“In the Spirit”
Joseph Warner mentally checked off relatives with gifts as he walked along the sidewalk. Occasionally he would glance at the holiday decorations the stores and businesses had put up, but mostly he ignored them and focused on not stepping on the occasional ice patches.
His path back to his dorm passed the courthouse, and as he approached it he heard a ringing bell and people talking rather loudly. His curiosity piqued, he stopped and saw a group of two women and a man standing around the tree the city had put up. One woman held a sign reading, “It’s a CHRISTMAS tree,” while the sign the man held read, “Put CHRIST back in Christmas.” The other woman was ringing the bell and reading from the Bible.
Looking around, Joseph saw that the other pedestrians would glance at the group then hurry on. Joseph followed their lead.
About ten minutes later, he reached his dorm room and piled the gifts on his bed. There was a paper he needed to write, and tests to study for, but there was something else he felt he needed to do. He grabbed his Bible from the bookshelf and headed back to the courthouse.
He walked towards the group and stopped about ten feet from them. He opened his Bible and pretended to be reading, flipping through pages.
The woman with the Bible paused her reading and asked him, “Would you care to join us?”
“No.” After a couple more flipped pages Joseph asked, “I’m just trying to find the deep spiritual meaning a Christmas tree has for Christians. Perhaps you can point out the verse that reads, ‘Thou shalt have a Christmas Tree.’”
The woman stopped ringing the bell and a cold gleam came to her eyes. She said, “We are trying to save Christmas from the secularists who are trying to destroy this country; those who want to call this,” she pointed to the tree behind her, “a holiday tree.”
After a slight pause Joseph said, “So, when you die and go to heaven you’ll meet with all these early Christian martyrs who were fed to lions who will ask, ‘What have you done for the faith,’ and you’ll reply, ‘We made sure people didn’t call a Christmas tree a Holiday tree.’ At which point they’ll slap their foreheads and say, ‘Why didn’t we think of that?’”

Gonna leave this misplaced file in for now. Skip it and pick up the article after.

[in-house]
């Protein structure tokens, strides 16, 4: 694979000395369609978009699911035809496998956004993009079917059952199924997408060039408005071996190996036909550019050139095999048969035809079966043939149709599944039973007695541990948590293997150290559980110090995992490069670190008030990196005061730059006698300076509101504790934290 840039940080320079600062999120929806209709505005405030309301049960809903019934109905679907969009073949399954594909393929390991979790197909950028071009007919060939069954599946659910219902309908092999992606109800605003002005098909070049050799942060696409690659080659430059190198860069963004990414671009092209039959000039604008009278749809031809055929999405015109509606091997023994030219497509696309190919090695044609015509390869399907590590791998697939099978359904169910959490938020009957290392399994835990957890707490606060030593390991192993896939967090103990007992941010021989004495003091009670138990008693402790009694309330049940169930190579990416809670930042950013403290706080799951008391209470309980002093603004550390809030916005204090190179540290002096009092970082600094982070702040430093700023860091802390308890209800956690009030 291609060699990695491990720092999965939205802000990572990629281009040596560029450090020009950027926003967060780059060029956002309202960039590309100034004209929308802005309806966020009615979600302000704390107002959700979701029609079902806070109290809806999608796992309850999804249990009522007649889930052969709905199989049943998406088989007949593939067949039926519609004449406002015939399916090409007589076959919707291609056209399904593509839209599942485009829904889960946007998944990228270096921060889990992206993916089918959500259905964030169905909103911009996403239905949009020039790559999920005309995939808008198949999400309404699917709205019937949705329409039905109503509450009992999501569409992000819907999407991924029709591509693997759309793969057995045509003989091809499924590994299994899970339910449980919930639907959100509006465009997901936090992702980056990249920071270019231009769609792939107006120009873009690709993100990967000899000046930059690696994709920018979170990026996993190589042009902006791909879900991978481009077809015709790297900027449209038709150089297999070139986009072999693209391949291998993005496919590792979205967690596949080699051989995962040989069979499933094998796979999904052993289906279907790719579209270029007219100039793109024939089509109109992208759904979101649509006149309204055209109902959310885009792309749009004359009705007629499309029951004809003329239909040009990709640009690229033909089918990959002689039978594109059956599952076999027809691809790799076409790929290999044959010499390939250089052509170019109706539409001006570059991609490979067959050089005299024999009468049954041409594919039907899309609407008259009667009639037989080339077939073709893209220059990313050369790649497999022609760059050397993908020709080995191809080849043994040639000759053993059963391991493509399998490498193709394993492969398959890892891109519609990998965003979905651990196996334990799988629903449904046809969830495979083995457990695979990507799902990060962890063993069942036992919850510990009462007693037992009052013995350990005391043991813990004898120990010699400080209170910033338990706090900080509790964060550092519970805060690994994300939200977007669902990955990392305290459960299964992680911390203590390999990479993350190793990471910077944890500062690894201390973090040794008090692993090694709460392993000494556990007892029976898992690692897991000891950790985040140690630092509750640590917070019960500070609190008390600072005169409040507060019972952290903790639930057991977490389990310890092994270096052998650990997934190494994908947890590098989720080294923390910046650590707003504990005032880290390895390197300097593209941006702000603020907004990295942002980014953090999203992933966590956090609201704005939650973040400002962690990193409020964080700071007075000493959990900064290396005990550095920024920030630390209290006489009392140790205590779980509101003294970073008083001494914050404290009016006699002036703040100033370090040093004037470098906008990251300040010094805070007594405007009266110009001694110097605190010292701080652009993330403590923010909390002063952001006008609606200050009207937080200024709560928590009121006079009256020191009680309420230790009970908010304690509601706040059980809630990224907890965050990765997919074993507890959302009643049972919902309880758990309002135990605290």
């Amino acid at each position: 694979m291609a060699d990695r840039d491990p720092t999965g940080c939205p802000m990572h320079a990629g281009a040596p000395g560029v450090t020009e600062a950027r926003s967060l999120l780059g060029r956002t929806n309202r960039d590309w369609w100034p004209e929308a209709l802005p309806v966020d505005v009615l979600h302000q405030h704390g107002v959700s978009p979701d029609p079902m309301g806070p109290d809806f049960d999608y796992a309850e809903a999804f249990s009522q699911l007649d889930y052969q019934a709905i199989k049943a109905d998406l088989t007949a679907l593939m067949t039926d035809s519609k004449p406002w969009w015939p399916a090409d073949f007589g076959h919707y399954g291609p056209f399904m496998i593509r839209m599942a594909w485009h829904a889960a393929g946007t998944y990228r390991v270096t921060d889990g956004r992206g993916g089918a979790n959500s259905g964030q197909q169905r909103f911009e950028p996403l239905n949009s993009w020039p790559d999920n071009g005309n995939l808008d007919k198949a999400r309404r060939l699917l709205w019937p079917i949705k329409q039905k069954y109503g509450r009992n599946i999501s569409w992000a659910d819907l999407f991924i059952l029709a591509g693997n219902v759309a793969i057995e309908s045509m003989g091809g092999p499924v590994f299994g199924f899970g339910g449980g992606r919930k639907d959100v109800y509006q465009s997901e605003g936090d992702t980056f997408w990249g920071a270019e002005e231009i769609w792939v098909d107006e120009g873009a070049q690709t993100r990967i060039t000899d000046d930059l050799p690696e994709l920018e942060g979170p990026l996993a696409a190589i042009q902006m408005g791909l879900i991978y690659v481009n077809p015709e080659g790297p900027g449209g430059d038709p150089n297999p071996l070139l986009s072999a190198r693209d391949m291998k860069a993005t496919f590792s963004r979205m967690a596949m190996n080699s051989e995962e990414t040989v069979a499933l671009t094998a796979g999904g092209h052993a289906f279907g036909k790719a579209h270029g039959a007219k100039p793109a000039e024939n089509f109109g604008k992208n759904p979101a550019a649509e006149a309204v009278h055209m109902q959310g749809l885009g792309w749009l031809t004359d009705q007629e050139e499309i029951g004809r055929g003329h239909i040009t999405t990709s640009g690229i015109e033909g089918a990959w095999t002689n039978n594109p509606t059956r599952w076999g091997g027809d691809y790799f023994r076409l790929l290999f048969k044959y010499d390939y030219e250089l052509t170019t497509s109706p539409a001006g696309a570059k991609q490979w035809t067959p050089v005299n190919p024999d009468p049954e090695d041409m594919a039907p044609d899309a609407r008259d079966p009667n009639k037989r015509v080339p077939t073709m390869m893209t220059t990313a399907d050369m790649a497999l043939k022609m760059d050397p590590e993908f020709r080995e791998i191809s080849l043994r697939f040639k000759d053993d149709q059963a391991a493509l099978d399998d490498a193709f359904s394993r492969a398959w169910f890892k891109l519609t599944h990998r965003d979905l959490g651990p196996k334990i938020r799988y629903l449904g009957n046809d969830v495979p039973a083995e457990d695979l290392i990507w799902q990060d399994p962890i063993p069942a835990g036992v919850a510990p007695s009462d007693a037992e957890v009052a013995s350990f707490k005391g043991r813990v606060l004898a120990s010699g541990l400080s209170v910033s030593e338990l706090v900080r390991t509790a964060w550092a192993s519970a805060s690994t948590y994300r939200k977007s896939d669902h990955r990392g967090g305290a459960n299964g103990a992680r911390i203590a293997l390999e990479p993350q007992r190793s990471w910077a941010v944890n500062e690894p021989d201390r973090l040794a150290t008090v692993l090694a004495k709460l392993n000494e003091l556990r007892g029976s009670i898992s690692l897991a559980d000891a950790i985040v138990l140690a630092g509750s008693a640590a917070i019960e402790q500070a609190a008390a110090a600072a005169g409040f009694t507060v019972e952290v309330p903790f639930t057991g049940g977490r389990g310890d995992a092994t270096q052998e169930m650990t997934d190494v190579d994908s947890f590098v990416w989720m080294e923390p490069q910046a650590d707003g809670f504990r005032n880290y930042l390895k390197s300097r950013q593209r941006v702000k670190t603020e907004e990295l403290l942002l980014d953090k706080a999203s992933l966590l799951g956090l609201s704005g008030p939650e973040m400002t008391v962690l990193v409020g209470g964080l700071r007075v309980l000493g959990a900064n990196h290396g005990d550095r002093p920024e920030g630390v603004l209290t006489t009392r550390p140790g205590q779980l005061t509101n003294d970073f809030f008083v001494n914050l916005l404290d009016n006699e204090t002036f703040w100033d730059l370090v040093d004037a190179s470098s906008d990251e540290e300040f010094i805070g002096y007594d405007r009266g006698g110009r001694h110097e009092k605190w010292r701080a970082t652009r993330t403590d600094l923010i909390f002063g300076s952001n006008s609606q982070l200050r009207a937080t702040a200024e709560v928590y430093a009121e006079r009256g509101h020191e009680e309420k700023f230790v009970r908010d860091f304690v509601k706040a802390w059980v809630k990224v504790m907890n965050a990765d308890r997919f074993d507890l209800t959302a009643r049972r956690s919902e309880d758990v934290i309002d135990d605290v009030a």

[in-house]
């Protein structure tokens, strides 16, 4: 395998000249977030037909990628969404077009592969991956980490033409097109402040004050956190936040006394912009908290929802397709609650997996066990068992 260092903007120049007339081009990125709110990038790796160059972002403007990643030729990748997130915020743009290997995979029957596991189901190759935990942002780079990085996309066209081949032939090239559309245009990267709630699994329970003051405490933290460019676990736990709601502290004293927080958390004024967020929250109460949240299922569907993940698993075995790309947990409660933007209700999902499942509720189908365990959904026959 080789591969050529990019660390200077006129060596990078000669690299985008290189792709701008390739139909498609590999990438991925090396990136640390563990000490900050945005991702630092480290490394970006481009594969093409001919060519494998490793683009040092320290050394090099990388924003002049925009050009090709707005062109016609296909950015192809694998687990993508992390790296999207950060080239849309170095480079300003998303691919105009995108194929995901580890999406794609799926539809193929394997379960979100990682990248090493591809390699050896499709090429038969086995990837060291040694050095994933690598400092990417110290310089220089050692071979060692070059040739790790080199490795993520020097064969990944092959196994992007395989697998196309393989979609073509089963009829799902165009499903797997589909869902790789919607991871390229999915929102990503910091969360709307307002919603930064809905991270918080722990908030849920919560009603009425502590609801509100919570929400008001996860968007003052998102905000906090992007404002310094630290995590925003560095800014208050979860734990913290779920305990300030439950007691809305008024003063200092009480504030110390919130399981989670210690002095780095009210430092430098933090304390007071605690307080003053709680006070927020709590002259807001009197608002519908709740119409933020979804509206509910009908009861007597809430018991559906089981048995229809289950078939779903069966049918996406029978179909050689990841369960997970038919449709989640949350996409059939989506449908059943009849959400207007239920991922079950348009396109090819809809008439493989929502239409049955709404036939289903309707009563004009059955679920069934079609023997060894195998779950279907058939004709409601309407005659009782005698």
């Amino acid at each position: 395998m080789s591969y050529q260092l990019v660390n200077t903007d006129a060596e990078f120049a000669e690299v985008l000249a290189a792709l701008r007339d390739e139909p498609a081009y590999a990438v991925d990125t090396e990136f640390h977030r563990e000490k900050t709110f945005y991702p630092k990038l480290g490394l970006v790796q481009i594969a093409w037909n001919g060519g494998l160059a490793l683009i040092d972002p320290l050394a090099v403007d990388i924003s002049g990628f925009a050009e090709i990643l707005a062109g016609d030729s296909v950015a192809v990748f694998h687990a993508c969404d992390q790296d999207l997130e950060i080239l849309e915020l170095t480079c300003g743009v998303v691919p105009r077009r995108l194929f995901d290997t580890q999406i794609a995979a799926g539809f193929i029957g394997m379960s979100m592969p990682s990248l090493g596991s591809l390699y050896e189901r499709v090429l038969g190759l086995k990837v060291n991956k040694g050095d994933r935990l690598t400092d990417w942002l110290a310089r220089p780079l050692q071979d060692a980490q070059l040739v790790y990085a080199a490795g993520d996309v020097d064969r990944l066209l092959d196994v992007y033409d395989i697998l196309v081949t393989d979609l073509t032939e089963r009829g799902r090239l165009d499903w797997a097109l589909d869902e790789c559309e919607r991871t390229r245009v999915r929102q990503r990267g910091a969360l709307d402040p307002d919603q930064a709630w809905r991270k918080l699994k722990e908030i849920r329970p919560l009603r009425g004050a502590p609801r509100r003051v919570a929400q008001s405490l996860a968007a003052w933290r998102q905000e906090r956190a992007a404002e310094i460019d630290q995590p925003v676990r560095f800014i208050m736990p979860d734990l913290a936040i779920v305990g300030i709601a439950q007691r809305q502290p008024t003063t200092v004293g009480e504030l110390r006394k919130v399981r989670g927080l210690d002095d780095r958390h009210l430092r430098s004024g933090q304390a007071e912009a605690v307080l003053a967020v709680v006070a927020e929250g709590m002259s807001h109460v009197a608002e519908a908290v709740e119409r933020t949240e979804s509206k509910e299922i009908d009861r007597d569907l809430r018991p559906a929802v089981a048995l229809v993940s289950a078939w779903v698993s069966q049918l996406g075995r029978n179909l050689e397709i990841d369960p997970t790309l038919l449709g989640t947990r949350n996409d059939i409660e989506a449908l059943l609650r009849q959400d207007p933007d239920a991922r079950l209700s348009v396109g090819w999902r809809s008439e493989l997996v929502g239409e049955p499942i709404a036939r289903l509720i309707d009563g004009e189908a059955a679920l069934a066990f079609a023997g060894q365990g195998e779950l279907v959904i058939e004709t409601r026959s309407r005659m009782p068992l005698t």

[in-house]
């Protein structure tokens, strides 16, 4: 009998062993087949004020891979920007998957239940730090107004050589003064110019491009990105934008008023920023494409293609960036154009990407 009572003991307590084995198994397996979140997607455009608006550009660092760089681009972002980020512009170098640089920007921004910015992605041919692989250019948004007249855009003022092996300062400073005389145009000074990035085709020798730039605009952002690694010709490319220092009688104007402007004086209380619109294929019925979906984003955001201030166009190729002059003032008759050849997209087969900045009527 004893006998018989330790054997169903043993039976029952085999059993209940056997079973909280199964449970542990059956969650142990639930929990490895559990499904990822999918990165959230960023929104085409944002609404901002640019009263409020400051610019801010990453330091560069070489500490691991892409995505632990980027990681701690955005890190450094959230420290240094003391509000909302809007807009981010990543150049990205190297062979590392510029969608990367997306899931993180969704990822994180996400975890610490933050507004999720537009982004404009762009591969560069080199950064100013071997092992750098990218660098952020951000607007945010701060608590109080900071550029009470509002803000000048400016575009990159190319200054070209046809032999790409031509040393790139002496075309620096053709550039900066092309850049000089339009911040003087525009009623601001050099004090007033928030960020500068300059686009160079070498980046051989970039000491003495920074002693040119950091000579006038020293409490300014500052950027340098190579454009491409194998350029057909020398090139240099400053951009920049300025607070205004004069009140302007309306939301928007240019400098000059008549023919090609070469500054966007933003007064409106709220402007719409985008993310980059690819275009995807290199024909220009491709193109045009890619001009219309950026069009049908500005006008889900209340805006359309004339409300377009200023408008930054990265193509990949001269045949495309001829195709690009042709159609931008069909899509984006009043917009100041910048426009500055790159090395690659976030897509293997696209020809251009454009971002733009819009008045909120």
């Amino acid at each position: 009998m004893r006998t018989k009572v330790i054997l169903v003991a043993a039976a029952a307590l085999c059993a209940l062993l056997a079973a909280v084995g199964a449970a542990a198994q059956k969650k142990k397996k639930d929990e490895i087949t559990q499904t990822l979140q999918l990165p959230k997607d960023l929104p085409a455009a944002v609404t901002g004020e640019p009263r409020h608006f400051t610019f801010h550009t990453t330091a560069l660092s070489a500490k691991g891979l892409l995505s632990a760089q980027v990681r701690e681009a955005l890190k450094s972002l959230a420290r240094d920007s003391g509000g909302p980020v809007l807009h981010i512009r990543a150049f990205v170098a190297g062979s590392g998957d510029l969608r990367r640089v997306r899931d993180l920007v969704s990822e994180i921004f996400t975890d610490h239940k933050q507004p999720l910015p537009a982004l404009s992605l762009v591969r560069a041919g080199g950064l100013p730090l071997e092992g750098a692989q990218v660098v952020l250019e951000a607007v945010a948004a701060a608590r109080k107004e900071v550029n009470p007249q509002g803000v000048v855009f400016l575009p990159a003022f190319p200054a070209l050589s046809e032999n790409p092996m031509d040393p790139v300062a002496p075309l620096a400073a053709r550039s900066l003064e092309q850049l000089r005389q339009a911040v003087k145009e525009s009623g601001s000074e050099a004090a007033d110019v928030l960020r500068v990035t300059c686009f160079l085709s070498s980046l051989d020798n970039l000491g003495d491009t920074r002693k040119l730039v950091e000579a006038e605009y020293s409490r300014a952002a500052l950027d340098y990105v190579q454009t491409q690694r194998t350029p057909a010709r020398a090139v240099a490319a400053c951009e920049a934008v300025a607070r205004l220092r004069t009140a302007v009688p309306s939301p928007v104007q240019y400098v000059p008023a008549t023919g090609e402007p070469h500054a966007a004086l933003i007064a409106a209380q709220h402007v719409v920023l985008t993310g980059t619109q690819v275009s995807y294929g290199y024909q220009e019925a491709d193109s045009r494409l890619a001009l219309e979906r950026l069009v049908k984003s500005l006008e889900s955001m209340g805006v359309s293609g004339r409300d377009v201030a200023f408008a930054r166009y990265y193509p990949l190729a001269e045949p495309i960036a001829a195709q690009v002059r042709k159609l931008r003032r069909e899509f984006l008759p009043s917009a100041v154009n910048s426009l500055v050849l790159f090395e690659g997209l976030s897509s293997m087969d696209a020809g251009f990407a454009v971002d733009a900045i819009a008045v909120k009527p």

The bell ringer took a step forward. “This is a serious matter that-”
“No it isn’t,” Joseph interrupted. Pointing over his shoulder he said, “There are people starving out there. There are people being shot because their religion, or the way they practice their religion is wrong, at least according to the people with the guns. And you are here arguing over what people call a tree. This is not serious, it’s ludicrous.”
With her Bible the reader pointed at Joseph. “We are trying to save the traditional Christmas from those who wish to destroy it.”
“Was there a Christmas tree at the first Christmas?”
Without indicating she heard Joseph, the reader went on. “By renaming this, the secularists are trying to dilute the values of the traditional Christmas.”
“Christmas Trees have been around for about two hundred years. How can they be so vital to a two thousand year old religion? There was no Christmas tree at the first Christmas. I mean, how much more traditional can you get? If Jesus didn’t need one, why do you?”
I first wrote this story back in the heady “War on Christmas” days. I was going through my stories recently, and I figured this one needed to see the light of day again.
Part of the origin of this was an episode of My Hero, a British comedy about an alien superhero living on Earth. In one episode he goes to his girlfriend’s and is worried there’s some alien invasion because people are putting fir trees up in their homes. She tries to explain how it’s all for the birthday of Jesus, and he asks if fir trees were important to Jesus and she replies with something like, “I don’t think he ever saw one.” He then says something along the lines of, “That’s an odd way to celebrate his birthday.” Which is true. Not that that matters to some people.